We present three models which attempt to explain the robust negative association between religion and intelligence: the Irrationality of Religion Model, the Cultural Mediation Hypothesis, and the Savanna-IQ Interaction Hypothesis. We highlight problems with each of them and propose that the negative religion-IQ nexus can be understood through substantially revising the Savanna-IQ Interaction Hypothesis. We argue that religion should be regarded as an evolved domain or instinct. Intelligence, by contrast, involves rising above our instincts. It follows that an inclination toward the non-instinctive will thus be an aspect of intelligence because it will help us to solve problems. Thus, intelligence will involve being attracted to evolutionary mismatch, to that which we would not be instinctively evolved to be attracted to. It is this, we argue, that is behind the negative religion-intelligence nexus. We respond to potential criticisms of our model and we examine how this model can be further tested.
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The lack of significance in pre-college samples may be because those who are younger have been more exposed to atheistic ideologies, especially at an earlier age. In addition, it may be due to a restriction of range caused by the fact that, in the samples in question, belief in God was extremely high among those under the age of around 14. For example, in Turner (1980), who used a Northern Irish sample, the nexus was significant among 14-, 15-, and 16-year-olds, but not among those who were younger. The finding of non-significance in the six all-male samples is due to sampling anomalies. Three of the studies (two from the USA and one from Brazil) used church membership/attendance rather than religious belief (Bender 1968; Kosa and Schommer 1961 and Szobot et al. 2007). This is problematic as a measure of religious belief because social conformity and virtue signaling may play a role in church attendance especially in 1960s USA and strongly Catholic Brazil. In addition, the correlation with church attendance is typically half that of belief and samples were small, ranging from 96 to 361. Feather (1967) uses a sample of only 40 and they are “pro-religion” (30) and “anti-religion” (10), which is not the same as “theist” and “atheist.” Finally, Turner (1980) uses an all-male pre-college sample. As discussed, his finding would seem to reflect a restriction of range due to overwhelming religious belief among pre-pubescent Northern Irish children. Webster and Duffy’s finding of non-significance when correlating national IQ with national religiousness seems to reflect their controls being too strict. They control for life quality index and whether countries are close to each other. By doing this, they are taking away a large share of the variance.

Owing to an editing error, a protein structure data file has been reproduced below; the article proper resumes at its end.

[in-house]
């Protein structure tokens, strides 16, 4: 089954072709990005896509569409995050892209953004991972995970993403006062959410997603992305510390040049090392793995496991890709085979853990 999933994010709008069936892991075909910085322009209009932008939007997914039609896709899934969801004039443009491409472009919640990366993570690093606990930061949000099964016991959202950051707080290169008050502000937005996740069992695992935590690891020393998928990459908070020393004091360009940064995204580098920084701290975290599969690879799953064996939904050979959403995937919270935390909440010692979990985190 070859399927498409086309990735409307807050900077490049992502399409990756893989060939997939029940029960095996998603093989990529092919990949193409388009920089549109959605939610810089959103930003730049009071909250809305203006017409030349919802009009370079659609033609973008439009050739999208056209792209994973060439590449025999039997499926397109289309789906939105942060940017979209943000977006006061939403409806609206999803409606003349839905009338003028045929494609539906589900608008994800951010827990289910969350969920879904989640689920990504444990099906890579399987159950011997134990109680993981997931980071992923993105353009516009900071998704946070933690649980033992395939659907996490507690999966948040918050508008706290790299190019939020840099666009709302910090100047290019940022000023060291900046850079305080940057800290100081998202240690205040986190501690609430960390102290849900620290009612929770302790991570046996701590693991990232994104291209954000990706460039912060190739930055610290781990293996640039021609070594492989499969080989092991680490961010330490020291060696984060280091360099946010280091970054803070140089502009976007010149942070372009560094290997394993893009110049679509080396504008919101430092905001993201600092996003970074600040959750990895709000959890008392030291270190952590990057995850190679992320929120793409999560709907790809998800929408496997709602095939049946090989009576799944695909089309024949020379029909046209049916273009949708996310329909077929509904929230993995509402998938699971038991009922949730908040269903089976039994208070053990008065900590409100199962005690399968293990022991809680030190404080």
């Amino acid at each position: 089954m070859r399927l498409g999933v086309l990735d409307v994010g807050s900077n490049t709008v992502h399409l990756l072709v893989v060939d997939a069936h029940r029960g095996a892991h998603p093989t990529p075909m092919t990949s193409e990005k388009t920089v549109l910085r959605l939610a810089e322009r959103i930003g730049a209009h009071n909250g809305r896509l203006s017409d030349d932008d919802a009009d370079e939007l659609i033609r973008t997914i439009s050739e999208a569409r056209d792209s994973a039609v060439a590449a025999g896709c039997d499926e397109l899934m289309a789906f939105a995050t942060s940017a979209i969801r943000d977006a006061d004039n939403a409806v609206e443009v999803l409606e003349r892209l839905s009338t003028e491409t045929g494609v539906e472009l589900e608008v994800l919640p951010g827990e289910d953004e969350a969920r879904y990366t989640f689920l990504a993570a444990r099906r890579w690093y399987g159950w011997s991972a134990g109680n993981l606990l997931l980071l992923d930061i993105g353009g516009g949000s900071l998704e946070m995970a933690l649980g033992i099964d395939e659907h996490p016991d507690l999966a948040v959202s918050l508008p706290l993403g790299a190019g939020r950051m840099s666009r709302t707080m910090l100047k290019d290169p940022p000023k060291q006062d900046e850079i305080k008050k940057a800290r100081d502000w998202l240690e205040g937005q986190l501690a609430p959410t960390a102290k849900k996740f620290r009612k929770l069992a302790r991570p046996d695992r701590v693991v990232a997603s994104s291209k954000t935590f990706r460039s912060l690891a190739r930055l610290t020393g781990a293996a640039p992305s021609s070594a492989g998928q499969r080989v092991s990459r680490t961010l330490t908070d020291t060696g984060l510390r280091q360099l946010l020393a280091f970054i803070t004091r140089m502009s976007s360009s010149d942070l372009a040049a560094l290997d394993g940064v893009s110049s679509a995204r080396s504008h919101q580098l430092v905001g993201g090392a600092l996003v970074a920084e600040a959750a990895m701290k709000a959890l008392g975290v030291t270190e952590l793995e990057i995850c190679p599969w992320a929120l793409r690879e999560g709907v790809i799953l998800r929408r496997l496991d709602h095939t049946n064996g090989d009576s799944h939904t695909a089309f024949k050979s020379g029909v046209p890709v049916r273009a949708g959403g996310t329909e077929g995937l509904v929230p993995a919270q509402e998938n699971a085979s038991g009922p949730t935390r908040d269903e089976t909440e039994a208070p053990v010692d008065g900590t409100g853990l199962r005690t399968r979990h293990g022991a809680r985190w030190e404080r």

Though this is the case in general, there is some evidence that very fervent atheists can become zealous in belief in “scientism” (the absolute and dogmatic belief in science) when under intense stress (Farias 2013). It could be argued that we are evolved to desire pattern and certainty (see Boyer 2001) and that this instinct can manifest itself in scientism with a minority of people. It has been argued that there are parallels between aspects of religion—fervent acceptance of dogma, for example—and scientism (see Jenkins 2009).
For example, a cult surrounding Padre Pio (1887–1968) took off after his death and is especially followed in southern Italy, where he came from (Hauschild 2011, p.15). He was beatified in 1999 and made a saint in 2002. In Catholic theology, you can pray to anyone in Heaven you like and ask them to pray to God for you (intercede). The first stage of canonization is to be declared a “servant of God.” Stage two is to be declared “heroic in virtue” (Venerable). This means you might already be in Heaven. Stage three is to be beatified as “Blessed,” meaning you have definitely entered Heaven (having served your time in Purgatory), and people can pray to you, certain that you can intercede on their behalf. To be beatified, your intercession must have led to one miracle or you must have been martyred. Finally, if your intercession leads to two miracles, then you are made a saint, unless you are a martyr in which case only one miracle is needed.
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We would like to thank Michael Woodley of Menie and Curtis Dunkel for their helpful comments on this manuscript.
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Dutton, E., Van der Linden, D. Why is Intelligence Negatively Associated with Religiousness?. Evolutionary Psychological Science 3, 392–403 (2017). https://doi.org/10.1007/s40806-017-0101-0
- Cultural Mediation Hypothesis
- Savanna-IQ Interaction Hypothesis
- Evolutionary mismatch